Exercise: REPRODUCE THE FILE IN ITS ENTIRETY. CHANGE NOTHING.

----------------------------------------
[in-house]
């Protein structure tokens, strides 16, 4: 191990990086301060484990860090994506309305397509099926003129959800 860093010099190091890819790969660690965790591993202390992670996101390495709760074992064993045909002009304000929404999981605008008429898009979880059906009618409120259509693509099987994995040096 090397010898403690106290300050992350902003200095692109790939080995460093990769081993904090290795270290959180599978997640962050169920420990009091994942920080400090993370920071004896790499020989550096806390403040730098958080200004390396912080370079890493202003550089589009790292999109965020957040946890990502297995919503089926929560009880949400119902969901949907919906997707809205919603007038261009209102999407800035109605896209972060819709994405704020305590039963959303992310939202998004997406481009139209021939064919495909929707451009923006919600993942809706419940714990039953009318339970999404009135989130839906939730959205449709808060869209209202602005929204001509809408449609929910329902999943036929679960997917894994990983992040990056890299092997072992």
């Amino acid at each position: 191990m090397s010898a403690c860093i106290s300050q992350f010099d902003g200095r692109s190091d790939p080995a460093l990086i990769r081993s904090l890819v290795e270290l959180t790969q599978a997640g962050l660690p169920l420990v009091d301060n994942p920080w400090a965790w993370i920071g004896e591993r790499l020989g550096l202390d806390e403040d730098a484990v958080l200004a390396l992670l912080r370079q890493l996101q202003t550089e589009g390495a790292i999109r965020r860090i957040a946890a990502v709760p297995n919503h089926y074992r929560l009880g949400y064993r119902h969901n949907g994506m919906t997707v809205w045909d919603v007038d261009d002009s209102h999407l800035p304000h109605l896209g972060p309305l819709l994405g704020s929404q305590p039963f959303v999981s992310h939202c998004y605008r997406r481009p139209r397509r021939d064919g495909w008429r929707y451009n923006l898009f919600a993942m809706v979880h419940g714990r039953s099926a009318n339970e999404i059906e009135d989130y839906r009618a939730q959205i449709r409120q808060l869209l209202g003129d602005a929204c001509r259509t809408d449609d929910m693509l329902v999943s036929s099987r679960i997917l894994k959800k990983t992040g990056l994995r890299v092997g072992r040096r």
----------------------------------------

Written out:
[in-house]
């Protein structure tokens, strides 16, 4: 191990990086301060484990860090994506309305397509099926003129959800 860093010099190091890819790969660690965790591993202390992670996101390495709760074992064993045909002009304000929404999981605008008429898009979880059906009618409120259509693509099987994995040096 090397010898403690106290300050992350902003200095692109790939080995460093990769081993904090290795270290959180599978997640962050169920420990009091994942920080400090993370920071004896790499020989550096806390403040730098958080200004390396912080370079890493202003550089589009790292999109965020957040946890990502297995919503089926929560009880949400119902969901949907919906997707809205919603007038261009209102999407800035109605896209972060819709994405704020305590039963959303992310939202998004997406481009139209021939064919495909929707451009923006919600993942809706419940714990039953009318339970999404009135989130839906939730959205449709808060869209209202602005929204001509809408449609929910329902999943036929679960997917894994990983992040990056890299092997072992």
């Amino acid at each position: 191990m090397s010898a403690c860093i106290s300050q992350f010099d902003g200095r692109s190091d790939p080995a460093l990086i990769r081993s904090l890819v290795e270290l959180t790969q599978a997640g962050l660690p169920l420990v009091d301060n994942p920080w400090a965790w993370i920071g004896e591993r790499l020989g550096l202390d806390e403040d730098a484990v958080l200004a390396l992670l912080r370079q890493l996101q202003t550089e589009g390495a790292i999109r965020r860090i957040a946890a990502v709760p297995n919503h089926y074992r929560l009880g949400y064993r119902h969901n949907g994506m919906t997707v809205w045909d919603v007038d261009d002009s209102h999407l800035p304000h109605l896209g972060p309305l819709l994405g704020s929404q305590p039963f959303v999981s992310h939202c998004y605008r997406r481009p139209r397509r021939d064919g495909w008429r929707y451009n923006l898009f919600a993942m809706v979880h419940g714990r039953s099926a009318n339970e999404i059906e009135d989130y839906r009618a939730q959205i449709r409120q808060l869209l209202g003129d602005a929204c001509r259509t809408d449609d929910m693509l329902v999943s036929s099987r679960i997917l894994k959800k990983t992040g990056l994995r890299v092997g072992r040096r």